By John Angell James, 1859


All the affections of the soul have their opposites—as love and hatred; joy and grief; hope and fear. These, though seemingly antagonistic, can be shown to work harmoniously, and sometimes, as in the case before us, to accomplish the same object. There are many passages, as this treatise proves, in which the believer is called upon to hope, to hope perfectly, to have the full assurance of hope—and yet as many in which he is as earnestly called upon to fear. To say nothing of the texts of the Old Testament, which was a system of bondage and fear, there are many to the same effect in the New Testament, under which we have "not received the spirit of bondage again to fear—but the spirit of power, of love, and of a sound mind." "Work out your salvation," said the apostle, "with fear and trembling." "Let us fear, lest a promise being left us of entering into his rest, any of you should seem to come short of it." "Pass the time of your sojourning here in fear." Very many others might be selected—but these will suffice to show that fear, as well as hope, is a Christian grace, and a grace to be exercised not only by the unconverted—but the converted man; not only by the man without hope—but by the man who has hope.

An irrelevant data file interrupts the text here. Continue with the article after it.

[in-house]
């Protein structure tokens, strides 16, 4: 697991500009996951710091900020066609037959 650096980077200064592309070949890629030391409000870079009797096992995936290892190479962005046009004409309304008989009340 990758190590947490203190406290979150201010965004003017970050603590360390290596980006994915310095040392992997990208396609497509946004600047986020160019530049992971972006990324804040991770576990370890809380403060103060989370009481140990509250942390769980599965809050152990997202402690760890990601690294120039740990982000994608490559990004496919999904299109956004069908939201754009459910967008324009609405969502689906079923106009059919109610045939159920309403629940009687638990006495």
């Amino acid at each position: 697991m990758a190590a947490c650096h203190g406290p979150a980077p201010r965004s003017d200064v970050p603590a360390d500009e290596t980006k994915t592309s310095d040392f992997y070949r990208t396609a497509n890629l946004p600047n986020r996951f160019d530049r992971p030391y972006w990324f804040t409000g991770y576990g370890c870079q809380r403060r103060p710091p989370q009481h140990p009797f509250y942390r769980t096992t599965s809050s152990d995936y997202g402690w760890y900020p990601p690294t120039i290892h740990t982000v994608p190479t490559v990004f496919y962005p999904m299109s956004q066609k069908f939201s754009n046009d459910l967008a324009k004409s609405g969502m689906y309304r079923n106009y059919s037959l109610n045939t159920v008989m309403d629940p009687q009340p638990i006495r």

Now as these two are antagonistic in their nature, how can they be exercised by the same individual, in reference to the same object? Does not perfect hope, as well as perfect love—cast out fear? Certainly. But then it must be perfect love in one case, and perfect hope in the other. "God has wisely ordained that these two opposite principles of love and fear should rise and fall like the two opposite scales of a balance, when one rises the other sinks. Light and darkness unavoidably succeed each other. If light increases—so much does darkness cease, and no more. And if light diminishes—so much does darkness prevail. So it is in the heart of a child of God; if divine love decays, and falls asleep—the light and joy of hope go out, and dark fear arises. And if, on the contrary, divine love prevails and comes into lively exercise—this brings in the brightness of hope, and drives away black fear before it." (Jonathan Edwards)